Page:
BY CHLOE GAMES – STAFF WRITER
It is early autumn in Danville; leaves and cool temperatures are beginning to fall about the gnat-infested walkways of Centre College. For many students at Centre, fall is a time to wholeheartedly jump back into college life. As students become involved in their academic and social communities, the world shrinks to the size of a small liberal arts college somewhere in Kentucky. The school that boasts learning tempered by a global perspective, however, offers an alternative to the claustrophobia that comes with confinement to a campus. The art exhibit, “Altered State: Painting Myanmar in a Time of Transition,” is a portal to the dynamic country of Myanmar. It is open in the Jones Visual Arts Center now through October 21.
From the light of a window that looks out upon a train yard in central Kentucky, students are invited to discover the vibrant shades of modern life in Myanmar. Dr. Kyle Anderson, the director of the Center for Global Citizenship, brought the collection to Centre through his relationship with Dr. Ian Holiday, the collector and the Vice-President and Pro-Vice Chancellor of Teaching and Learning at the university of Hong Kong.
Visitors are introduced to the landscape of the South Asian country in vivid shades of blue, pink, orange, and purple. One image takes on the colors of the sunset, while another reflects the blue scale that is exhibited in a succession of mountains.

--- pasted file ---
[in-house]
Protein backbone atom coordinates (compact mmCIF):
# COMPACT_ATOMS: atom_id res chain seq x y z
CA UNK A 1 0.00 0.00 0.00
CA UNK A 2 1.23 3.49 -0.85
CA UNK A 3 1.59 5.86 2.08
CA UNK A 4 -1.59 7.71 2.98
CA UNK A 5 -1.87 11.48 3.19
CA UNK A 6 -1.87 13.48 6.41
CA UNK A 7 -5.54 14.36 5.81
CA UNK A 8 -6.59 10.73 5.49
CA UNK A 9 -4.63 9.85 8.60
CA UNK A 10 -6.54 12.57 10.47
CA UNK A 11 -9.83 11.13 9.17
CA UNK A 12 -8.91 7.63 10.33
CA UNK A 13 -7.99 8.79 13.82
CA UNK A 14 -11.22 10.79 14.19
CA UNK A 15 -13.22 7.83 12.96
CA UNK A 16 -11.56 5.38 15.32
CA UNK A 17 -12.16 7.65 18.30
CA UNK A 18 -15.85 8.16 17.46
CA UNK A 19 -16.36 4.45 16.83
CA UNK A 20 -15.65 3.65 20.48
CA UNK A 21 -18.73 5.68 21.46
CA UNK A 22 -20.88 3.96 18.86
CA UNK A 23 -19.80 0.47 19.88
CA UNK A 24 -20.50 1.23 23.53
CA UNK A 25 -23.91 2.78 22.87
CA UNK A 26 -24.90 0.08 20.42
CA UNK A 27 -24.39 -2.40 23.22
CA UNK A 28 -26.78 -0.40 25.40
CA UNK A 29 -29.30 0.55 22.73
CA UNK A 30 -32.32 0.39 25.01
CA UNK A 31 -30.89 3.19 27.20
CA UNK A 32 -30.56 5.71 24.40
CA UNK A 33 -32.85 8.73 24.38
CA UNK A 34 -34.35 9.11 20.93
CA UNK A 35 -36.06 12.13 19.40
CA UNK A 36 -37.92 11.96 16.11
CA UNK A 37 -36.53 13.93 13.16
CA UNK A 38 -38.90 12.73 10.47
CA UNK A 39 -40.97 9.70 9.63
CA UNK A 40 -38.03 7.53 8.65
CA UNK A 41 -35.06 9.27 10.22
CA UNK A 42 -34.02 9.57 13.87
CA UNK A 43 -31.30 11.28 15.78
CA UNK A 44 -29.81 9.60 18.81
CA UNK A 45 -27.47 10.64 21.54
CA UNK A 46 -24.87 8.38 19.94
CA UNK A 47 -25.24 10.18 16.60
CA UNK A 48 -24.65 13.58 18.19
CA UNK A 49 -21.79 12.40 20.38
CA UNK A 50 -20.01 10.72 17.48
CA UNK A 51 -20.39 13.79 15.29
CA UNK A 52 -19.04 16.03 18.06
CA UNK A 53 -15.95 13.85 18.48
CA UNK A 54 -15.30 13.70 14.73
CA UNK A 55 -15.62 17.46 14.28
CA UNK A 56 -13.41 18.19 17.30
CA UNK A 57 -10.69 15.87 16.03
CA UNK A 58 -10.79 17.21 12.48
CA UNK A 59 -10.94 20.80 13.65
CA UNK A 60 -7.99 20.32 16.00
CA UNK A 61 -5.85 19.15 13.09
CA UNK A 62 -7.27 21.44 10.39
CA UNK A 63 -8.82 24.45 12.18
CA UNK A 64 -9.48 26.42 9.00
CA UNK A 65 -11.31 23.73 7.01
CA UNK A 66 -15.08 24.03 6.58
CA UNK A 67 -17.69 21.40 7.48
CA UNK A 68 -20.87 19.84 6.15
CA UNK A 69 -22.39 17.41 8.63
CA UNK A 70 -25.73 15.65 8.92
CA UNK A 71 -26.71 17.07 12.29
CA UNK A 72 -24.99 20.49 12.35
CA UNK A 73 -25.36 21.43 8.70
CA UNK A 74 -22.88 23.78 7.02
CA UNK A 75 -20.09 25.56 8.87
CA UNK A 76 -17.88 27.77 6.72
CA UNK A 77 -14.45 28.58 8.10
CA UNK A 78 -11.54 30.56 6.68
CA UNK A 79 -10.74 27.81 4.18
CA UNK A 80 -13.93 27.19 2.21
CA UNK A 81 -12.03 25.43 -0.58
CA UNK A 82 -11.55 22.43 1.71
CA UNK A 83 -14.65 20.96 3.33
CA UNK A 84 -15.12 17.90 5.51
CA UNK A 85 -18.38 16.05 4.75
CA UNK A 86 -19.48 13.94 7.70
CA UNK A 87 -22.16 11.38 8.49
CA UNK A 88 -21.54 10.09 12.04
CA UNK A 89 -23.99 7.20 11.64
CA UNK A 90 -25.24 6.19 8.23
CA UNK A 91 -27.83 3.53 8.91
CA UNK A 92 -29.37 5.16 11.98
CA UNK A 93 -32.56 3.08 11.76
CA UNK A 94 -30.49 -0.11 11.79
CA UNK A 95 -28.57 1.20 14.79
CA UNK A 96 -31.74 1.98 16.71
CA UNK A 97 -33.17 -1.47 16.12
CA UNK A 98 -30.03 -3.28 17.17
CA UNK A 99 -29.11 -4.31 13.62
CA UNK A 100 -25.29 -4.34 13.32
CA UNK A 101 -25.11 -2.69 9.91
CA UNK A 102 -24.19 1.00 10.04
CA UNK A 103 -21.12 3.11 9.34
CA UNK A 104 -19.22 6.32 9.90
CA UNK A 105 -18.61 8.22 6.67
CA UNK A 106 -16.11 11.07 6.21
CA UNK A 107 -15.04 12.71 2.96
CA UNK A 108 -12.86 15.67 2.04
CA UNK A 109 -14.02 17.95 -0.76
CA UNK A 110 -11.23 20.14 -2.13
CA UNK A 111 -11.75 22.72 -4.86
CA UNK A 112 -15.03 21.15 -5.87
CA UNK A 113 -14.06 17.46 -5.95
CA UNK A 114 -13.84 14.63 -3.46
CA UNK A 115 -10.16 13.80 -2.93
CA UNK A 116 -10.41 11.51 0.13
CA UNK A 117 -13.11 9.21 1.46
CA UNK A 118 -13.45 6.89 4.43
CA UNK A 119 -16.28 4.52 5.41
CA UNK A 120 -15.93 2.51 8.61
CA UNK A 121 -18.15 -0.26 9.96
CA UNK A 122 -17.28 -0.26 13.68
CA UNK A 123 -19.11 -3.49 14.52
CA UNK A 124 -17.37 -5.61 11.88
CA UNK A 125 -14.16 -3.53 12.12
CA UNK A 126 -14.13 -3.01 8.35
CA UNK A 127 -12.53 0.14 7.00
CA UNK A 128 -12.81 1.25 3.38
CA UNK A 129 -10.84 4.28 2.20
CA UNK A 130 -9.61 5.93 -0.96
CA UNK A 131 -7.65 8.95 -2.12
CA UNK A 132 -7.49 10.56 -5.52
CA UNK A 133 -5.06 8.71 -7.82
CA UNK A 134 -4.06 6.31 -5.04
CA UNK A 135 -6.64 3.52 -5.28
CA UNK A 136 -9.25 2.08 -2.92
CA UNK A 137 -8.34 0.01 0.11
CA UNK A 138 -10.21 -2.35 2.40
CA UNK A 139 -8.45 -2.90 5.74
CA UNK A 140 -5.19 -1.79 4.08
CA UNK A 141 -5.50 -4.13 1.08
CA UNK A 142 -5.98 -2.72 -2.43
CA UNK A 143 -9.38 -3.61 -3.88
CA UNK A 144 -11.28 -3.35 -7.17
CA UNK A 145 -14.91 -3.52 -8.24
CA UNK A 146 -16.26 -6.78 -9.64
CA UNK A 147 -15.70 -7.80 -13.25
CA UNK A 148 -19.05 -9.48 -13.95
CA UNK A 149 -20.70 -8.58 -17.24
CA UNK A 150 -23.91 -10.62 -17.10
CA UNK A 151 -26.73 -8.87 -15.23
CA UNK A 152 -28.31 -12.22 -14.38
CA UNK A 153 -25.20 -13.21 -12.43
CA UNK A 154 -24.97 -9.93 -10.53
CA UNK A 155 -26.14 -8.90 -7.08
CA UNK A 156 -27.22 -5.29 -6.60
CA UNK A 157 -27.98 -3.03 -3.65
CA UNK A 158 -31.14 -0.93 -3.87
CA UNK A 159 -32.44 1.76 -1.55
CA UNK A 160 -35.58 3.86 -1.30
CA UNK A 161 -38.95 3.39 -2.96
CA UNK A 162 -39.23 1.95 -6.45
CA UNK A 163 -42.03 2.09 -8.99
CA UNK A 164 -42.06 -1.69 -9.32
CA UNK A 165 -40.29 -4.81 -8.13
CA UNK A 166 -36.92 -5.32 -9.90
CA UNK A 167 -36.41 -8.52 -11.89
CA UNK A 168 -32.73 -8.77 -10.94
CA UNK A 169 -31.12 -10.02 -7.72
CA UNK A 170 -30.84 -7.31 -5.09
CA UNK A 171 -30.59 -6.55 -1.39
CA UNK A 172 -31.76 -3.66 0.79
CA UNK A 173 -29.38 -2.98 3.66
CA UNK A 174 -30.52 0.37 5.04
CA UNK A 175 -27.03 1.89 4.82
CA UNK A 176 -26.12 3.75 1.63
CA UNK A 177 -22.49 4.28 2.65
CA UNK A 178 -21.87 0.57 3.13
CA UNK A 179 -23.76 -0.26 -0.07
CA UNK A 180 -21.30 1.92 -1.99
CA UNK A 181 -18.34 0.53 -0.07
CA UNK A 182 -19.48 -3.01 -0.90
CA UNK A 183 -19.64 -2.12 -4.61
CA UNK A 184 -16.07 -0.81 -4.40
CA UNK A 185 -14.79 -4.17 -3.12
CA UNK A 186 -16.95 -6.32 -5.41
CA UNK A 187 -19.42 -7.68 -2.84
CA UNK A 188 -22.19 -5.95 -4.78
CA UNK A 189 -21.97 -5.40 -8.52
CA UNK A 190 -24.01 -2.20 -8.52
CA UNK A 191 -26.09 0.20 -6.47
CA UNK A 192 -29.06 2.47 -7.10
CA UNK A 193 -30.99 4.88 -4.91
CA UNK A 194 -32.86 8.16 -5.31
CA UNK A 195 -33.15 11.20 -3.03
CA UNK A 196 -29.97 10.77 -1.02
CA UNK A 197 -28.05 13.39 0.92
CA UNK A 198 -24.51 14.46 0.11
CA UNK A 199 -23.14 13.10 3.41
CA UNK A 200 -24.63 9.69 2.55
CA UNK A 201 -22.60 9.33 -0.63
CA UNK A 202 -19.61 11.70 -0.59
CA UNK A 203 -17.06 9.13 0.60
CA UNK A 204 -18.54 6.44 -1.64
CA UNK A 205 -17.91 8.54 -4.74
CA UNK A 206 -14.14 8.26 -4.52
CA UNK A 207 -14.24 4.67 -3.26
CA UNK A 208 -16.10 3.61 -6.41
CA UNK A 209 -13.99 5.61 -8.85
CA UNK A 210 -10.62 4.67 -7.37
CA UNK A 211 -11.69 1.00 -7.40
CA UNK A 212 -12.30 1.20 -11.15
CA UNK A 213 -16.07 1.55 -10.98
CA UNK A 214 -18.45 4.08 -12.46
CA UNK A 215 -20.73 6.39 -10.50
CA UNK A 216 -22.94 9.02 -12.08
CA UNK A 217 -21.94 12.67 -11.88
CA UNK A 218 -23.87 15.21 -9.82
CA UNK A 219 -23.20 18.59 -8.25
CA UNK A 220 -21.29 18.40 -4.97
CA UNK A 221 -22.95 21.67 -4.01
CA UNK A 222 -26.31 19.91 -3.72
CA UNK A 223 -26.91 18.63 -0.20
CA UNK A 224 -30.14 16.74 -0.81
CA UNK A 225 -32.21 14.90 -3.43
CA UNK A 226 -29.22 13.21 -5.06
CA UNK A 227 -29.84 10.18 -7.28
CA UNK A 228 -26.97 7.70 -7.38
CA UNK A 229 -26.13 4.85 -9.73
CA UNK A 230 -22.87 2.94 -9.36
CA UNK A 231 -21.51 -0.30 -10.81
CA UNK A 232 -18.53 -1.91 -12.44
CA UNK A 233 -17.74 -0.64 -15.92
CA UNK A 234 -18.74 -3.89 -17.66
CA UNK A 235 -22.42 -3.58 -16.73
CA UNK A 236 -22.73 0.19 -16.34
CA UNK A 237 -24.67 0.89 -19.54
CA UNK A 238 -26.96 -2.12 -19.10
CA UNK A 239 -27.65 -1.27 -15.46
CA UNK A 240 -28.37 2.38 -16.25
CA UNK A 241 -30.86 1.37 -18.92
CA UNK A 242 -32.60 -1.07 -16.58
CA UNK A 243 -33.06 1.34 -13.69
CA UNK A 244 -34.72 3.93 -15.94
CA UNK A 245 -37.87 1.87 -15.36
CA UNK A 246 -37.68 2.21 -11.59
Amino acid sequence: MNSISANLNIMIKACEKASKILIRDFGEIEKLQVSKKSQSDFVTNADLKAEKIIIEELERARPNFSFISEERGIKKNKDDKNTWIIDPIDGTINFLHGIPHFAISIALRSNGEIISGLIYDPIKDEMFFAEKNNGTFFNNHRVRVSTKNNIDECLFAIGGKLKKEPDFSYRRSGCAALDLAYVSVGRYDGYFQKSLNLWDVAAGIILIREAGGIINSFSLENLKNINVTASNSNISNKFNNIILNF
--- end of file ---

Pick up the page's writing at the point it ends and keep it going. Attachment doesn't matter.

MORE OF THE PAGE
Many of the works in Holliday’s collection portray people. The various artists whose work has been featured have taken different approaches to capturing the character of the country’s residents; two paintings, placed side by side, depict women who wear the traditional Thanakha makeup. “The make-up is a widely available, natural sun-screen and skin cooling agent made from the crushed bark of the Thanakha and Wood Apple trees,” Anderson notes in his commentary. The woman of “Zwe Mon” (“The Gaze”) is a vertical line that stands proudly before the viewer. Her confidence is underscored by a radiant golden orb that frames her head. Her counterpart, the subject of “Pyay Pho Aung” (“Girl with Thanakha”), leans whimsically towards the left of the frame, demurely avoiding eye contact with the viewer.
The subjects that hang about the walls of the Aegon Gallery wear a range of both traditional and modern clothing. They are surrounded by objects alternately religious and material. Buddhist pagodas are neighbor to a coffee-drinker who sits among the products of an industrialized society.
Through the exhibit, students glimpse into the nature of a country that has undergone tumultuous change in recent years. “Khin Saw Latt” (“Golden Peace”) offers a reminder that, despite the influences of over a century of British colonization, Buddhism has remained a major part of life in Myanmar. The sunset hues of purple and gold don’t seem to speak of the violence that has erupted in recent years between the government, citizens, and religious groups, but the diversity of images does offer a nuanced picture of a country whose reality is an alternate experience of democracy.
On a campus where a deadline needs to be met every night, it is all too easy to limit one’s perspective to the immediate, the here and now. Thankfully, our faculty continually push us to see a broader a world, one that extends outside of Centre College. Take a walk down to the gallery and see for yourself what discoveries the collection has in store!